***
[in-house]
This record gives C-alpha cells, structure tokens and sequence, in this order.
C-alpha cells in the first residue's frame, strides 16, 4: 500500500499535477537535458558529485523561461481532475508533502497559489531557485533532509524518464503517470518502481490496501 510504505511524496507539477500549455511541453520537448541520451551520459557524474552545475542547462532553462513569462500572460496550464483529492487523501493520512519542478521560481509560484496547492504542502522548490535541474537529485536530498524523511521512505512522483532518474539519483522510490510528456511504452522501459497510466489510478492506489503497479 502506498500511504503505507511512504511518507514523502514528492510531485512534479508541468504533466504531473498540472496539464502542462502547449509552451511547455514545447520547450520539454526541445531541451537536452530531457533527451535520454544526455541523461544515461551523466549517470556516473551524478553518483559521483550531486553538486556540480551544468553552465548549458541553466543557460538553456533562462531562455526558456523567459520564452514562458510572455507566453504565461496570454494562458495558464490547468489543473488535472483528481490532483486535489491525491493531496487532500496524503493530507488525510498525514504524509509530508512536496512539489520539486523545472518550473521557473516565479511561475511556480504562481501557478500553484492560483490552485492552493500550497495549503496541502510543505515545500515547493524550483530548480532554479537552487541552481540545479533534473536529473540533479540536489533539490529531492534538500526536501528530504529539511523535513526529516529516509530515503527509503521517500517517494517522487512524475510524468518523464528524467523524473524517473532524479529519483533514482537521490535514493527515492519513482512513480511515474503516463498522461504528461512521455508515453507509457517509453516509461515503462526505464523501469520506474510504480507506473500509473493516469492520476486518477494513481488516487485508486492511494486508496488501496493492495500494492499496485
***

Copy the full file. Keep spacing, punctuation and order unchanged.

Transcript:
[in-house]
This record gives C-alpha cells, structure tokens and sequence, in this order.
C-alpha cells in the first residue's frame, strides 16, 4: 500500500499535477537535458558529485523561461481532475508533502497559489531557485533532509524518464503517470518502481490496501 510504505511524496507539477500549455511541453520537448541520451551520459557524474552545475542547462532553462513569462500572460496550464483529492487523501493520512519542478521560481509560484496547492504542502522548490535541474537529485536530498524523511521512505512522483532518474539519483522510490510528456511504452522501459497510466489510478492506489503497479 502506498500511504503505507511512504511518507514523502514528492510531485512534479508541468504533466504531473498540472496539464502542462502547449509552451511547455514545447520547450520539454526541445531541451537536452530531457533527451535520454544526455541523461544515461551523466549517470556516473551524478553518483559521483550531486553538486556540480551544468553552465548549458541553466543557460538553456533562462531562455526558456523567459520564452514562458510572455507566453504565461496570454494562458495558464490547468489543473488535472483528481490532483486535489491525491493531496487532500496524503493530507488525510498525514504524509509530508512536496512539489520539486523545472518550473521557473516565479511561475511556480504562481501557478500553484492560483490552485492552493500550497495549503496541502510543505515545500515547493524550483530548480532554479537552487541552481540545479533534473536529473540533479540536489533539490529531492534538500526536501528530504529539511523535513526529516529516509530515503527509503521517500517517494517522487512524475510524468518523464528524467523524473524517473532524479529519483533514482537521490535514493527515492519513482512513480511515474503516463498522461504528461512521455508515453507509457517509453516509461515503462526505464523501469520506474510504480507506473500509473493516469492520476486518477494513481488516487485508486492511494486508496488501496493492495500494492499496485